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The Logos is co-eternal and is God, but the human nature of Jesus was created and lived at a very specific time. Did the experiences God (either the Son or the Godhead as a whole) had as a human change His nature or attributes? Did adding in the memories of everything from childhood to the Crucifixion have any impact on God? Or by virtue of omniscience was it essentially unneeded extra data?

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  • The main point of the incarnation was to change (the weaknesses and sinfulness inherent in our) human nature, not the divine one.
    – Lucian
    Sep 3 at 20:39
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The short answer is no. Philippians 2 explains it starting at vs5, "Have this attitude in yourselves which was also in Christ Jesus, Vs6, who, although (means in spite of the fact) He existed (or having existed) in the form of God, did not regard equality with God a thing to be grasped."

In other words, The Son of God had voluntarily took upon himself the form of a servant and the likeness of a man and submitted himself to the Father in that form thereby "foregoing" (or not clinging) to His innate divinity and powers associated with that divinity.

As a man who was submitted to the Father, he had received authority for all that he did, including raising from the dead. As a man, Jesus did not get special things that weren't already his before his incarnation.

So, Jesus went from one form of being God and took on another form of a bond-servant/man. Vs7-8, "but emptied Himself, taking the form of a bond-servant, and being made in the likeness of men. And being found in appearance of a man, He humbled Himself by becoming obedient to the point of death, even death on a cross."

This also means Jesus had two natures. One of deity on His Father's side and human on His mother's side. This is why Jesus oftentimes referred to Himself as the "Son of Man" and as the "Son of God."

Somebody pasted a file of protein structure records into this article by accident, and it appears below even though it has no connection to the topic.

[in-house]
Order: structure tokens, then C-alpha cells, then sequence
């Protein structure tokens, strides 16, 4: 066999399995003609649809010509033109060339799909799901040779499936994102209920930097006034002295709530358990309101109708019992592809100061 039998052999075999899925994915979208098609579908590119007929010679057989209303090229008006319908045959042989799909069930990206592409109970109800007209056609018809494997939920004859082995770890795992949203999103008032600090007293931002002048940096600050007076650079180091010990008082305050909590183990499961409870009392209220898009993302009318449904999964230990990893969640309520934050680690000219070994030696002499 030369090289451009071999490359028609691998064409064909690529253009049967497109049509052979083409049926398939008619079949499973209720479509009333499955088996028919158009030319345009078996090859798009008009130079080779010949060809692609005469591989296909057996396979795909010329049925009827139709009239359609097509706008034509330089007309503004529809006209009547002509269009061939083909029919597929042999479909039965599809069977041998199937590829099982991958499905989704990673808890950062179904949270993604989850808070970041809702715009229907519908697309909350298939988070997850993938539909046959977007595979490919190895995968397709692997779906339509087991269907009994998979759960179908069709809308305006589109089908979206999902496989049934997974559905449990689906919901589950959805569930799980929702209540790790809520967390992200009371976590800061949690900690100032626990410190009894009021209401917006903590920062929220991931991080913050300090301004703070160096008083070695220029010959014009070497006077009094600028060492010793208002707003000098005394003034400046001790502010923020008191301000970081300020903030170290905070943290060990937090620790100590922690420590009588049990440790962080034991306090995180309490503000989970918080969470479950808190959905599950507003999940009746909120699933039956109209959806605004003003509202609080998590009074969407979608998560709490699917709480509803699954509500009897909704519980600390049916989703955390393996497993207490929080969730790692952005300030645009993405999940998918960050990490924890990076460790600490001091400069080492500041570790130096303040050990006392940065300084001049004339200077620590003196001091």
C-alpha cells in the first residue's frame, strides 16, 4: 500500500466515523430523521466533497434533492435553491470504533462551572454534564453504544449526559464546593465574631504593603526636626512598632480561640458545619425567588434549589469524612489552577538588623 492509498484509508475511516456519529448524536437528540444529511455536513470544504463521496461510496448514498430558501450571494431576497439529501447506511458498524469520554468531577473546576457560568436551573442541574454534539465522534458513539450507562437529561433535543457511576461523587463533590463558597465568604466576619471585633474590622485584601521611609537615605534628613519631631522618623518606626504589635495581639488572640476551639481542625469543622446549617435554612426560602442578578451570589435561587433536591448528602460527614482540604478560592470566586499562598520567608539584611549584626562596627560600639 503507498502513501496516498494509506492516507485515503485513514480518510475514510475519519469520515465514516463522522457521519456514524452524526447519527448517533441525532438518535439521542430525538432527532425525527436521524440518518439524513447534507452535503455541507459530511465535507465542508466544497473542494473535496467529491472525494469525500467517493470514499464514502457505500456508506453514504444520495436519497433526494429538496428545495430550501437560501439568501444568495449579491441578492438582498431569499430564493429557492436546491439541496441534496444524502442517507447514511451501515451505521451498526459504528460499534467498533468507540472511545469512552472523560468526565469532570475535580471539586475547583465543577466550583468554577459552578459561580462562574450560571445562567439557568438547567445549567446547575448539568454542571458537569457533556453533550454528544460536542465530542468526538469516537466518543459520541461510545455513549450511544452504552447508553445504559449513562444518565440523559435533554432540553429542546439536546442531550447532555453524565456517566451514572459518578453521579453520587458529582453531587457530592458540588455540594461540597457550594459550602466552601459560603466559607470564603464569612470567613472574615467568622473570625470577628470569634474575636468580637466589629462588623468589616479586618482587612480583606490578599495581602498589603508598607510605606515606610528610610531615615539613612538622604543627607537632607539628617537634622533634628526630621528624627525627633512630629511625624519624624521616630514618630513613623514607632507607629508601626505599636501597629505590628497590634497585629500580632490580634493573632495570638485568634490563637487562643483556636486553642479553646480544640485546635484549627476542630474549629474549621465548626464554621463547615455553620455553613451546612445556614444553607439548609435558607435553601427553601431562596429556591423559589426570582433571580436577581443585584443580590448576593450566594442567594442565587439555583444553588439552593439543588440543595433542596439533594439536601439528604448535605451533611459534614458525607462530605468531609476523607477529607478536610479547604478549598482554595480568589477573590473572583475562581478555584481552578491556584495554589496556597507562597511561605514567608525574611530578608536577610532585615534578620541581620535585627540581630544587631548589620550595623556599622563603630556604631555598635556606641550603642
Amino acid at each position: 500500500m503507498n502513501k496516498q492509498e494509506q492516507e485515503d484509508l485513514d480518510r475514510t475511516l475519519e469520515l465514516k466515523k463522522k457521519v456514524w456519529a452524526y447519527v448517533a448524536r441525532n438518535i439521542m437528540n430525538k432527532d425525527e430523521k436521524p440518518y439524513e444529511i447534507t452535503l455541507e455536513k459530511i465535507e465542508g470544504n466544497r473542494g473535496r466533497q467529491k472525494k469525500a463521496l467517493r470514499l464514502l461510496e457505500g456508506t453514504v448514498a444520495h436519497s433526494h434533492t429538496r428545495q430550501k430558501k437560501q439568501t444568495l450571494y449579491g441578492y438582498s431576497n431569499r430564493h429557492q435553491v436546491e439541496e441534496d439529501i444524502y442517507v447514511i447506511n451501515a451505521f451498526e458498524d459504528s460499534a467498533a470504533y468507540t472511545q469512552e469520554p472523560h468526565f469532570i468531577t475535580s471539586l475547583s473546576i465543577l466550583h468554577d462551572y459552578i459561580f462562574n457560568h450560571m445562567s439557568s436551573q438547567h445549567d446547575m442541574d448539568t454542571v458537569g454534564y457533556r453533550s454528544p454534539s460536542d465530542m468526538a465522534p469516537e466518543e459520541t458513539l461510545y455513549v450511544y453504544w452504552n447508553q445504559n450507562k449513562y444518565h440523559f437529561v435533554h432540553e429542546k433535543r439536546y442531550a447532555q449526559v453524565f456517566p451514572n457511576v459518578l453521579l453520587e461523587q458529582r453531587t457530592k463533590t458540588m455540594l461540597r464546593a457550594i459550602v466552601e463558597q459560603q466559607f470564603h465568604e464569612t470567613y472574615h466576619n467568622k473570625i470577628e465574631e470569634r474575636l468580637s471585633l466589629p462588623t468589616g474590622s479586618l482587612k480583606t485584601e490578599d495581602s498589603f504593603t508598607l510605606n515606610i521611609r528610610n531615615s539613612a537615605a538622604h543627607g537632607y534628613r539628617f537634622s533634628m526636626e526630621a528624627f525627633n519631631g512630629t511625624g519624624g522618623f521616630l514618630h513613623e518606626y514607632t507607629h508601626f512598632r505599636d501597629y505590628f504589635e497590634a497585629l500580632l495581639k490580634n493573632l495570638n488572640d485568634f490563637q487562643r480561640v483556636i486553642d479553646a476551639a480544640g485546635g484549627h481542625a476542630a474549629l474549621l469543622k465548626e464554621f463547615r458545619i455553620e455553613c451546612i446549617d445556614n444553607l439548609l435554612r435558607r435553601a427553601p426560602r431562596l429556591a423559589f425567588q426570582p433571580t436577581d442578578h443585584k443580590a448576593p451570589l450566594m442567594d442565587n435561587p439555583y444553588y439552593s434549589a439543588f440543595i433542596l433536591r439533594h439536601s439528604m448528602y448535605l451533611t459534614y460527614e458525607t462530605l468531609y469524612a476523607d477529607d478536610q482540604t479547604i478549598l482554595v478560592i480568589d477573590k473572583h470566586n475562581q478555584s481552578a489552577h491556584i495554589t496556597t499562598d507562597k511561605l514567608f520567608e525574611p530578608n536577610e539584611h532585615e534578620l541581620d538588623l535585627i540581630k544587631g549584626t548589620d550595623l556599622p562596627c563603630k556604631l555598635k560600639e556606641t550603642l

Moreover, Jesus was not created but rather He was "SENT" from heaven. Please read John 3:13, John 6:42, John 6:41, John 6:48, John 6:50-51, John 6:58, Ephesians 4:9-10, At Hebrews 10:5, "Therefore when He comes into the world, He says, "Sacrifice and offering Thou hast not desired, But a body Thou hast prepared for Me."

Lastly, and as a side note? What is it about the Trinity that your confused about?

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  • "So, Jesus went from one form of being God and took on another form". How can taking on another form not change something? What is it about the Trinity that your confused about? Classic!
    – steveowen
    Sep 6 at 13:16
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You are not the only one to be confused by the doctrine of the trinity! It must be the deepest doctrine there is, and so it was not put into a strict form of words till long after the last New Testament book had been written. Yet there is enough in the Bible to make sense of it. And that applies to this aspect of the Godhead which you ask about - whether God's nature or attributes changed by virtue of the Son's incarnation.

Here is a quotation from a book by a trinitarian Christian, giving pointers for you to think about, so that you might see the need to re-evaluate what the words 'nature' and 'attributes' mean with regard to the way God and Christ relate, in the Godhead.

"In the nature of what Deity is, that nature is possessed by a Person, who is named Jesus Christ. He shares that nature with his Father. In relationship – regarding person – his Father is greater than he. But in the matter of nature – eternal nature – his nature is equal to that of the Father and he is perfectly one with the Father. As well as this, Jesus Christ, born of woman, also possesses human nature.

The Divine relationship is within one Spirit – the Divine Person who is the Holy Spirit. All that passes between the Father and the Son – and between the son and the Father – does so in one Spirit. That Spirit is a Divine Person sharing the same divine nature as the Father and the Son.

Fulness is one of the attributes of Deity. And since that attribute is shared, then it follows that there must be – and there indeed is – a perfection of unity within Deity. For each shares the attribute of fulness. Everything – absolutely everything – is filled by Deity. By all that is Deity. Thus, there is – absolutely – a shared perfection of unity. In all things. This is sheer logic.